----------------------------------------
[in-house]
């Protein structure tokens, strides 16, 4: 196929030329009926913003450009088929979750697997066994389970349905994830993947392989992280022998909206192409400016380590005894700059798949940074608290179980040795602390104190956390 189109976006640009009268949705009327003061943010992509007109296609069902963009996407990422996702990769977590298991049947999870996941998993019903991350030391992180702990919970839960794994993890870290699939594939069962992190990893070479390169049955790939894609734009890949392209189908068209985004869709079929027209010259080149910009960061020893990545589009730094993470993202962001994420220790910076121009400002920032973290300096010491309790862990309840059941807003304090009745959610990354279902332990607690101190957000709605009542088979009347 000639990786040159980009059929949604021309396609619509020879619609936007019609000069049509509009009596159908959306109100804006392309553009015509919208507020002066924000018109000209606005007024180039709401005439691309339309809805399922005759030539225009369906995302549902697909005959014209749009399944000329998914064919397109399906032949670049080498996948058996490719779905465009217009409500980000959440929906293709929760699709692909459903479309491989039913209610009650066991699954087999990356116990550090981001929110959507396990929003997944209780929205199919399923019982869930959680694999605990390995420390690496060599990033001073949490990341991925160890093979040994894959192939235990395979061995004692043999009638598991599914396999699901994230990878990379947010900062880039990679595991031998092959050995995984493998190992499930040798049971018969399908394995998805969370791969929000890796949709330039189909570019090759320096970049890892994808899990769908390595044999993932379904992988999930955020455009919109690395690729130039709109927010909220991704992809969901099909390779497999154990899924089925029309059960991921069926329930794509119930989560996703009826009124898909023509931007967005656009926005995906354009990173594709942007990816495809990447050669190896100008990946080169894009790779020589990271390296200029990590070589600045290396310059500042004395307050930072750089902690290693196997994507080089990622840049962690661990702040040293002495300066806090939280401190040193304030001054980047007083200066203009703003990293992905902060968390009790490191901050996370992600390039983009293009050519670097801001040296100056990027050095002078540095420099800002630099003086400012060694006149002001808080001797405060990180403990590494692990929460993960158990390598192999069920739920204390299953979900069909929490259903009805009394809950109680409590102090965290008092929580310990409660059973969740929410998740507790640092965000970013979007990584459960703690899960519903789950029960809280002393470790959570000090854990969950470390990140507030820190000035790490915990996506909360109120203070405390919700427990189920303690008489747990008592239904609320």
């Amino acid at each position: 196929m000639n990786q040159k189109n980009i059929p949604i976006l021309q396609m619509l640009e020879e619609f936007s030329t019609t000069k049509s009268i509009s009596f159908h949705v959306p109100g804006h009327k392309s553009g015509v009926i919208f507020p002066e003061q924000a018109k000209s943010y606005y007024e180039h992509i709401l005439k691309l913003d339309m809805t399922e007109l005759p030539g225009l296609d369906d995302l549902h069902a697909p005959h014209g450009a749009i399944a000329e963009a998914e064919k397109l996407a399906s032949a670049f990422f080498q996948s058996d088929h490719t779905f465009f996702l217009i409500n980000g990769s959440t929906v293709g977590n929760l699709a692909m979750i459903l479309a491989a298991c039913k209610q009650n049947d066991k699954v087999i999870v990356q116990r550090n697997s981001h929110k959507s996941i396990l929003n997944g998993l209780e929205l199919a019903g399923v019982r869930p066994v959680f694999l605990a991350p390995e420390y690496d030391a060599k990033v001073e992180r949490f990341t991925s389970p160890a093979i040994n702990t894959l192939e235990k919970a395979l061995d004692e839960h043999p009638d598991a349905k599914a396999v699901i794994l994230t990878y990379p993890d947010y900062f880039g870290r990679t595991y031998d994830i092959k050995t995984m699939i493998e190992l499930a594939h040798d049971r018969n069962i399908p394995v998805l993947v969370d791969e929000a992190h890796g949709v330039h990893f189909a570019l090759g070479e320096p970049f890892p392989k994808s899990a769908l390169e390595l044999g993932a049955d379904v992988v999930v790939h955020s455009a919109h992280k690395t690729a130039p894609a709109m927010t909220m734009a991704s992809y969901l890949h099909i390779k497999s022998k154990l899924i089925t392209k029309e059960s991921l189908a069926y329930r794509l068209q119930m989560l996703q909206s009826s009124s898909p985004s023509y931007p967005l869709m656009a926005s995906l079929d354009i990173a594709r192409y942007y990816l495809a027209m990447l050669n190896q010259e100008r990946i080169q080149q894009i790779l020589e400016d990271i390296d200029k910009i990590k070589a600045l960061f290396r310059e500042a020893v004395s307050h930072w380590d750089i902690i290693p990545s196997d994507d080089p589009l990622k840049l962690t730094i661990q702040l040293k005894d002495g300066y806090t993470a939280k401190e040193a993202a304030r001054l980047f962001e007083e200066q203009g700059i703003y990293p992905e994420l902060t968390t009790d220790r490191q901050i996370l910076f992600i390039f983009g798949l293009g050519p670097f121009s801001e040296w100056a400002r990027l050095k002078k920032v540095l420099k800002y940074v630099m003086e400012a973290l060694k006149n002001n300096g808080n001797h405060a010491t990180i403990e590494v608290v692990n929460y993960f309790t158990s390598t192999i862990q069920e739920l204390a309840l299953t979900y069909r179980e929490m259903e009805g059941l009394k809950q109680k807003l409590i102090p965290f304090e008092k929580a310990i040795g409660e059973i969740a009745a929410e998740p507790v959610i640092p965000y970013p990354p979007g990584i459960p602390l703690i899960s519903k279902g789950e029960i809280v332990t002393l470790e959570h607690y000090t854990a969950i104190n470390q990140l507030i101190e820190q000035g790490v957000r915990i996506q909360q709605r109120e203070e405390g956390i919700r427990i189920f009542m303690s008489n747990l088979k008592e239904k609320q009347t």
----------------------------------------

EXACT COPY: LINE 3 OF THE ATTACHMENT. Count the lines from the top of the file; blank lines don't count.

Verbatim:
């Amino acid at each position: 196929m000639n990786q040159k189109n980009i059929p949604i976006l021309q396609m619509l640009e020879e619609f936007s030329t019609t000069k049509s009268i509009s009596f159908h949705v959306p109100g804006h009327k392309s553009g015509v009926i919208f507020p002066e003061q924000a018109k000209s943010y606005y007024e180039h992509i709401l005439k691309l913003d339309m809805t399922e007109l005759p030539g225009l296609d369906d995302l549902h069902a697909p005959h014209g450009a749009i399944a000329e963009a998914e064919k397109l996407a399906s032949a670049f990422f080498q996948s058996d088929h490719t779905f465009f996702l217009i409500n980000g990769s959440t929906v293709g977590n929760l699709a692909m979750i459903l479309a491989a298991c039913k209610q009650n049947d066991k699954v087999i999870v990356q116990r550090n697997s981001h929110k959507s996941i396990l929003n997944g998993l209780e929205l199919a019903g399923v019982r869930p066994v959680f694999l605990a991350p390995e420390y690496d030391a060599k990033v001073e992180r949490f990341t991925s389970p160890a093979i040994n702990t894959l192939e235990k919970a395979l061995d004692e839960h043999p009638d598991a349905k599914a396999v699901i794994l994230t990878y990379p993890d947010y900062f880039g870290r990679t595991y031998d994830i092959k050995t995984m699939i493998e190992l499930a594939h040798d049971r018969n069962i399908p394995v998805l993947v969370d791969e929000a992190h890796g949709v330039h990893f189909a570019l090759g070479e320096p970049f890892p392989k994808s899990a769908l390169e390595l044999g993932a049955d379904v992988v999930v790939h955020s455009a919109h992280k690395t690729a130039p894609a709109m927010t909220m734009a991704s992809y969901l890949h099909i390779k497999s022998k154990l899924i089925t392209k029309e059960s991921l189908a069926y329930r794509l068209q119930m989560l996703q909206s009826s009124s898909p985004s023509y931007p967005l869709m656009a926005s995906l079929d354009i990173a594709r192409y942007y990816l495809a027209m990447l050669n190896q010259e100008r990946i080169q080149q894009i790779l020589e400016d990271i390296d200029k910009i990590k070589a600045l960061f290396r310059e500042a020893v004395s307050h930072w380590d750089i902690i290693p990545s196997d994507d080089p589009l990622k840049l962690t730094i661990q702040l040293k005894d002495g300066y806090t993470a939280k401190e040193a993202a304030r001054l980047f962001e007083e200066q203009g700059i703003y990293p992905e994420l902060t968390t009790d220790r490191q901050i996370l910076f992600i390039f983009g798949l293009g050519p670097f121009s801001e040296w100056a400002r990027l050095k002078k920032v540095l420099k800002y940074v630099m003086e400012a973290l060694k006149n002001n300096g808080n001797h405060a010491t990180i403990e590494v608290v692990n929460y993960f309790t158990s390598t192999i862990q069920e739920l204390a309840l299953t979900y069909r179980e929490m259903e009805g059941l009394k809950q109680k807003l409590i102090p965290f304090e008092k929580a310990i040795g409660e059973i969740a009745a929410e998740p507790v959610i640092p965000y970013p990354p979007g990584i459960p602390l703690i899960s519903k279902g789950e029960i809280v332990t002393l470790e959570h607690y000090t854990a969950i104190n470390q990140l507030i101190e820190q000035g790490v957000r915990i996506q909360q709605r109120e203070e405390g956390i919700r427990i189920f009542m303690s008489n747990l088979k008592e239904k609320q009347t």